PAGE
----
Is Liana Conway the Next Taylor Swift? We Interview Her And Find Out

A singer/songwriter who hearkens back to greats like Stevie Nicks and Carole King, but with a hint of Taylor Swift’s pop-country sensibility and Colbie Caillat’s lilting, sunny vocals. Sound like your thing? Then we’ve got just the artist for you: Liana Conway.

At just 22, Conway is generating a lot of buzz. She’s been called “the next Taylor Swift” and compared to singers from Roberta Flack to Sarah Bareilles. We think those comparisons are a good start, but none of them quite nail down Conway’s unique sound and look.

This breezy, playful sound is just what we need to break up the heavy summer heat. Keep reading for our interview with Liana Conway and her new music video “I Like You.

Crushable: Tell us a little bit about your background in music.

Liana Conway: Growing up, I took piano lessons and I played violin for years. When I was around 15, I just randomly went out and bought a guitar, and started learning how to play. I taught myself, using YouTube and all that. But growing up I really listened to a lot of classic rock. My dad grew up in the 50s and 60s, so he always had a huge collection of old records. I grew up listening to the Rolling Stones and Crosby, Stills, Nash & Young, and the Beatles, and Fleetwood Mac. So that’s where my love of music came from. And one time my dad ordered this Time Life compilation set from some infomercial, and it was from 1960-1969. It had the hits from each year. And I stole the 1969 tape and put it in my little Sony. When I think back to first getting into music, that’s what I think of. When I picked up a guitar, that was when I really started writing.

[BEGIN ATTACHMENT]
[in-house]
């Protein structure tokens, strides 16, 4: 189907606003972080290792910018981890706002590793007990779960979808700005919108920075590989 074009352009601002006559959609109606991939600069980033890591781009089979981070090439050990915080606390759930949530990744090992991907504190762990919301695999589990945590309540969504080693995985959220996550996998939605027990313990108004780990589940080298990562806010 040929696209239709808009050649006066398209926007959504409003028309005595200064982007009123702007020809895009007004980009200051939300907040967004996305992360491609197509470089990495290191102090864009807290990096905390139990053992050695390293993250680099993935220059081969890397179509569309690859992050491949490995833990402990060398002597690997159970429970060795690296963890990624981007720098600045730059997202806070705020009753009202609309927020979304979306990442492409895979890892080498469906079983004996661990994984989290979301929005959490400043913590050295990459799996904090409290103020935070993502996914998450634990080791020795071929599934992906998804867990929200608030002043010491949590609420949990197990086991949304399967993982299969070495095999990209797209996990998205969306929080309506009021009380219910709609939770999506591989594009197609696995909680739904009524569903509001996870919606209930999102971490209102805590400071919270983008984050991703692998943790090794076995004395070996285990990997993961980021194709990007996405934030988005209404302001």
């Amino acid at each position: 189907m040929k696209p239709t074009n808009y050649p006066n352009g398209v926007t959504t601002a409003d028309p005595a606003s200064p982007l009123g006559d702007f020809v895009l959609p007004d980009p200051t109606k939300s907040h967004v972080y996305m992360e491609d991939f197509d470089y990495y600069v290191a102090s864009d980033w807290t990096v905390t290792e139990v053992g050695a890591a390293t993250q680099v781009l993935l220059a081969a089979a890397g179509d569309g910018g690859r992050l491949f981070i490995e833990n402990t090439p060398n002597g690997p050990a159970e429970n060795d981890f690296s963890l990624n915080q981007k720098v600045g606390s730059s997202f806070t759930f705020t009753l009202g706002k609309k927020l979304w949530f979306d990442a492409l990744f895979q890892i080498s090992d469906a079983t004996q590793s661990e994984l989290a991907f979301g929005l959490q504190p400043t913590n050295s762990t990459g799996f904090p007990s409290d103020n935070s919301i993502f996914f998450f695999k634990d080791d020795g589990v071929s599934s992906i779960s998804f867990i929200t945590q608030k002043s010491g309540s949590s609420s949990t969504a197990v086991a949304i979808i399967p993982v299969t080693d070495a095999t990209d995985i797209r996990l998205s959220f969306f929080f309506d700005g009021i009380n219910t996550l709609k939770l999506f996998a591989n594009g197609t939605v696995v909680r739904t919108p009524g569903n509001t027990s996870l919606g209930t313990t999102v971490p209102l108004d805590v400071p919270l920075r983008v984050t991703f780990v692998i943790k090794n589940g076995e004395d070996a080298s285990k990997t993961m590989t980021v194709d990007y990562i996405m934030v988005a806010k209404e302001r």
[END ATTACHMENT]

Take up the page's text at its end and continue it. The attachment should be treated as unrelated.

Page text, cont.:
Our friends at Gurl.com called you “the next Taylor Swift.” What do you think of that comparison?

I live in Nashville, and I actually live in her building, so I’ve met her a few times. She lives a few floors above me, and she’s a sweetheart. When you’re a superstar like that, you’re going to catch a lot of criticism, and I think especially for her she gets a lot of criticism for trying to be country but people think her music is just pop. But I think she’s a terrific songwriter. I think that her lyrics are amazing, and I think that looking back on the music of our generation, people are definitely going to think of her. I’m 22, so I’m her age. When she came out with her first album that was all about unrequited love, and growing up and being a girl trying to find a place, I really related to it. So for me, it’s a huge compliment.

As you said, a lot of Taylor Swift’s songs are about relationships and heartbreak. Where does the inspiration for your songs come from?

I just like to say feeling. Because when I’m writing a song, I don’t usually start with a situation. I start with a feeling. I might sit down and describe a situation in which I felt the feeling that I’m thinking of. But definitely relationships and love. I’ve never really had a long-term boyfriend, because I’ve never been in one place for a long time. But you meet a lot of people out on the road. I have a song on my new album called “Free.” Last summer, I was seeing this guy, and he was in the army, and it didn’t end up working out because he moved away. But the song is about how last summer, I just really fell in love with myself. And I just learned how to go out and be in the moment, and be free, and not be thinking of last time or next time. So within that song I talked about the relationship, but for me it was more of like a general feeling.